Obama and Canadian PM Expected to Discuss Pipeline

Photo courtesy US Mission Canada, <a href="http://www.flickr.com/photos/us_mission_canada/5277849179/">via Flickr</a>.

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President Obama and Canadian Prime Minister Stephen Harper are meeting in Washington, and on the slate of topics for discussion is energy policy—which is likely to include the massive pipeline that a Canadian company wants to build to transport oil from Alberta’s tar sands to refineries in Texas.

Environmental groups are using the visit to urge the administration to reject the proposed 1,661-mile Keystone XL pipeline project. In a letter sent to Obama on Friday, 86 national and regional environmental groups described imports from the tar sands as the “world’s dirtiest form of oil,” and urged his administration to deny TransCanada’s request to build the pipeline across the plains:

The pipeline would drive further destruction of Canada’s boreal forest, bring the threat of dangerous oil spills through America’s heartland, exacerbate air quality problems in communities surrounding the refineries that the pipeline would service, and significantly increase the carbon intensity of U.S. transportation fuel, which would undercut the emissions reductions achieved by increasing U.S. automobile efficiency.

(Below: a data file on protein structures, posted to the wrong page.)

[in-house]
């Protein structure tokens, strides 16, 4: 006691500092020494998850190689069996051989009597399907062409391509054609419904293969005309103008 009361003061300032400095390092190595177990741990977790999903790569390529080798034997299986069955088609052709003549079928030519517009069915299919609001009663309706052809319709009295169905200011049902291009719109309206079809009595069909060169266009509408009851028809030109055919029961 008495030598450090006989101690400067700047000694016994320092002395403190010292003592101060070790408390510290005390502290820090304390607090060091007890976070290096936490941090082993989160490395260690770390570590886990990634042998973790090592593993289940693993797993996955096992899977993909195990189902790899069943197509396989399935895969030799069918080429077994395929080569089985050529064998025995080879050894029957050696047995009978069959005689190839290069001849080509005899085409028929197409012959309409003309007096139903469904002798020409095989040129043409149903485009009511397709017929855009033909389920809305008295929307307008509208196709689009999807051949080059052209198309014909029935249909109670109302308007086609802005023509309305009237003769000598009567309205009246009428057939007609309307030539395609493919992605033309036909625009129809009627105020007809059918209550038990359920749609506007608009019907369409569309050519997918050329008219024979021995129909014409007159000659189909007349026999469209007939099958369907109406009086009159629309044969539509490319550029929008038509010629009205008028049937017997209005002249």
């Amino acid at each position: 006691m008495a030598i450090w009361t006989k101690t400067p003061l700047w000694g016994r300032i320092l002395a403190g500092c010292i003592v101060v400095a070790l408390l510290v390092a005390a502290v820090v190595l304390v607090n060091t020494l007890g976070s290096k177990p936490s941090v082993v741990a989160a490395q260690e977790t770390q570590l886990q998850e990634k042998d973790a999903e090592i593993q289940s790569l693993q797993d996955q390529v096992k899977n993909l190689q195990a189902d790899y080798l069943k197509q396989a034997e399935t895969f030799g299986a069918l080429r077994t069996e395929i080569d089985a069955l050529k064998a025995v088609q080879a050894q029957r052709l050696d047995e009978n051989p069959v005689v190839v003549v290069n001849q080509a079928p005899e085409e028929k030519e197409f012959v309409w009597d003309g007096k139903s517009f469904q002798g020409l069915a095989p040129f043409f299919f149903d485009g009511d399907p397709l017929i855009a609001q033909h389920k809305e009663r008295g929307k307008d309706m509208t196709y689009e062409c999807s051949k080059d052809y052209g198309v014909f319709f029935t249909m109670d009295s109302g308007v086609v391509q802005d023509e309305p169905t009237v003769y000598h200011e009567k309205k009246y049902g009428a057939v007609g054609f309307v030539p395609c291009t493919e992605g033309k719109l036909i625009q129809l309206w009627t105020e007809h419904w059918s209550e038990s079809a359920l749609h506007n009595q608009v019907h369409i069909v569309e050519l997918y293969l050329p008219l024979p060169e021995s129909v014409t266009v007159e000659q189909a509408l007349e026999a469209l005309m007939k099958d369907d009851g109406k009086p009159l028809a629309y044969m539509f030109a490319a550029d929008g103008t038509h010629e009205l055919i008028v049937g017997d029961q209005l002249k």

“America does not need this dangerous and expensive pipeline,” the groups, which include the Sierra Club, the National Wildlife Federation, and Friends of the Earth, conclude.

Ahead of the visit, the oil industry also sent a letter to Obama urging the administration to approve the project. Obama and Harper are holding a joint press conference at 3 p.m. It will be interesting to see if the pipeline comes up.

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In this election year unlike any other—against a backdrop of a pandemic, an economic crisis, racial reckoning, and so much daily bluster—Mother Jones' journalism is driven by one simple question: Will America move closer to, or further from, justice and equity in the years to come?

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